QELRO stands for Quantified Emission Limitation and Reduction Obligations. It is a short document that is part of the Kyoto Protocol. The paper ensured that nations would lower their emissions.
The Kyoto Protocol was signed in 1997 and expired in 2020 (when it got replaced by the more ambitious Paris Agreement). It was the first global agreement by the UN on actions to address climate change.
What was QELRO?
QELRO was a legally binding document for all nations that signed the Kyoto Protocol. The latest QELRO was for 2013-2020, which also happened to be the last period of the Kyoto Protocol. For example, the EU handed in a joint document that ensured a decrease of 20% in all emissions. Some nations joined in on this target, such as Iceland and Croatia. Their motivation was that they wished to align with the ambitions of the EU.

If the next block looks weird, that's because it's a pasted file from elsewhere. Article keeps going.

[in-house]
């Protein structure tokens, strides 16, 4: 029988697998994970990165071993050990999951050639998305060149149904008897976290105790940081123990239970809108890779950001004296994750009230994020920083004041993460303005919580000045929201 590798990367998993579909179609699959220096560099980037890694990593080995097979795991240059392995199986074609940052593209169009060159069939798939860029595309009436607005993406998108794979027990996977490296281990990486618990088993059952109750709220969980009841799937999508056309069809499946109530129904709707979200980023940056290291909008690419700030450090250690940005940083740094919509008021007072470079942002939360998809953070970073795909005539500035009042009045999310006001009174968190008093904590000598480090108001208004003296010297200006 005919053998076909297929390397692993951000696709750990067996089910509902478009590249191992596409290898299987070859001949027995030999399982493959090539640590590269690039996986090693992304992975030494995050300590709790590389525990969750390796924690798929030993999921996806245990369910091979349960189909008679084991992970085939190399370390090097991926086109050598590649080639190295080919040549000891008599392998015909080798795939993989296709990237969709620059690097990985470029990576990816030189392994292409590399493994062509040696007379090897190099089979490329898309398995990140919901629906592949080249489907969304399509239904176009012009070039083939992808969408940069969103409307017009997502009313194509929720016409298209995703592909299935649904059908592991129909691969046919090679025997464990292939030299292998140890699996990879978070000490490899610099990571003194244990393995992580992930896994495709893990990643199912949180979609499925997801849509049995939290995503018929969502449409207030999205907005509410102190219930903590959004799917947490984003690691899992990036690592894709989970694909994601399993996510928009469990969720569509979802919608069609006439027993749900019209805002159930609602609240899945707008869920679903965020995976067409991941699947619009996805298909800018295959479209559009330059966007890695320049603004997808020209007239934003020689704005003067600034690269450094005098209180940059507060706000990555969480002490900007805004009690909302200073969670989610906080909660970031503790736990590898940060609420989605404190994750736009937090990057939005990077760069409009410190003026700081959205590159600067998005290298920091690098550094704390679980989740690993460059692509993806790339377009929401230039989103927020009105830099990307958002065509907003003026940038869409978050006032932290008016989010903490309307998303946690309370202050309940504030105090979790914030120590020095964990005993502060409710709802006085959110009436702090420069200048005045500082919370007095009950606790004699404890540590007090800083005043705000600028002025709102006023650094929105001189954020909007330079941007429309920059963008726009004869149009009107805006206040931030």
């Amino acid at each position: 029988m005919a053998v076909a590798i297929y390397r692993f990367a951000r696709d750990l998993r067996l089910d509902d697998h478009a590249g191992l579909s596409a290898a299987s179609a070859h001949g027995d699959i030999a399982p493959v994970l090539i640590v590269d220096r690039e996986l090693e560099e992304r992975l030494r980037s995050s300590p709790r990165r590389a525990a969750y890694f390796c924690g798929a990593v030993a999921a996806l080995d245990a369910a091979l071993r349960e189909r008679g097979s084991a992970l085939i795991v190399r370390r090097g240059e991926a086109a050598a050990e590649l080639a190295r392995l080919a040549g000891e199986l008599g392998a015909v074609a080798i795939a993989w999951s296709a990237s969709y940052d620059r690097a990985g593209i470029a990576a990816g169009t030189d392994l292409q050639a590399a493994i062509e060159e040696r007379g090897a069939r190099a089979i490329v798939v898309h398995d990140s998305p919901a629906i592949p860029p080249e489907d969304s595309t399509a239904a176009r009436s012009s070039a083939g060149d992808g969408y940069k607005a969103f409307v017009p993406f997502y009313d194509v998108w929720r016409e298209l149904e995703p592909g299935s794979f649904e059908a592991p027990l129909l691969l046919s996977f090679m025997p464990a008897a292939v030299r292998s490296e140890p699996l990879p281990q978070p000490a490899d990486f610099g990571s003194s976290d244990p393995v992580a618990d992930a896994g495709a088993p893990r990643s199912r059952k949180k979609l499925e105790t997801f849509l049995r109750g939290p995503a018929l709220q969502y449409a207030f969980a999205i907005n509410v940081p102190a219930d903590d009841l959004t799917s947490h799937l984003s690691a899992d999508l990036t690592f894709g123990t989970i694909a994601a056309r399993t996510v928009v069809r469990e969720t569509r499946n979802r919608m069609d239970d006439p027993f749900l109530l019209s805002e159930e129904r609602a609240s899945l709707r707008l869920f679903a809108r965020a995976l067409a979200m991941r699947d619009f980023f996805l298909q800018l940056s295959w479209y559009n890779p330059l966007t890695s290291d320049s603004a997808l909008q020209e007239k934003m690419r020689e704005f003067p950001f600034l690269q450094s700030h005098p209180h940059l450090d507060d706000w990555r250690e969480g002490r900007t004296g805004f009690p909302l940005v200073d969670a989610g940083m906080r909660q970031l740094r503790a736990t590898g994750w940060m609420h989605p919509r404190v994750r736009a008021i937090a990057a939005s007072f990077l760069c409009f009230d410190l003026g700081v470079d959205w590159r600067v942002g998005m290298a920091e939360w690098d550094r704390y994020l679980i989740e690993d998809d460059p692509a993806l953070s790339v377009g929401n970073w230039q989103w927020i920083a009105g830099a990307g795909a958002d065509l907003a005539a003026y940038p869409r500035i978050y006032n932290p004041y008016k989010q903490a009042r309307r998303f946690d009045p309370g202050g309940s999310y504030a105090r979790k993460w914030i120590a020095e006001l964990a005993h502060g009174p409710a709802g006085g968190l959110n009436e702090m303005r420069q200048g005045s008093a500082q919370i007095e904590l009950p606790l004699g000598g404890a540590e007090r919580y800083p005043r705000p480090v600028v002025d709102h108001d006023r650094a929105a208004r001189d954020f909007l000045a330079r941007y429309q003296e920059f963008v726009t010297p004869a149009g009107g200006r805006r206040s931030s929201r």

Another example of a nation’s promise to decrease emissions was Norway, promising a 30 % decrease. In comparison, New Zeeland stated a 10-20 % decrease. Typically, ambitions got raised on the conditions that others raised them as well. For example, Norway originally suggested a reduction of 20%. In contrast, some nations in Europe wanted 30 %. Finally, another important detail of the QELRO documents was that many countries mentioned the need to keep global warming under 2 degrees.
Sources: UNFCCC (1), UNFCCC (2)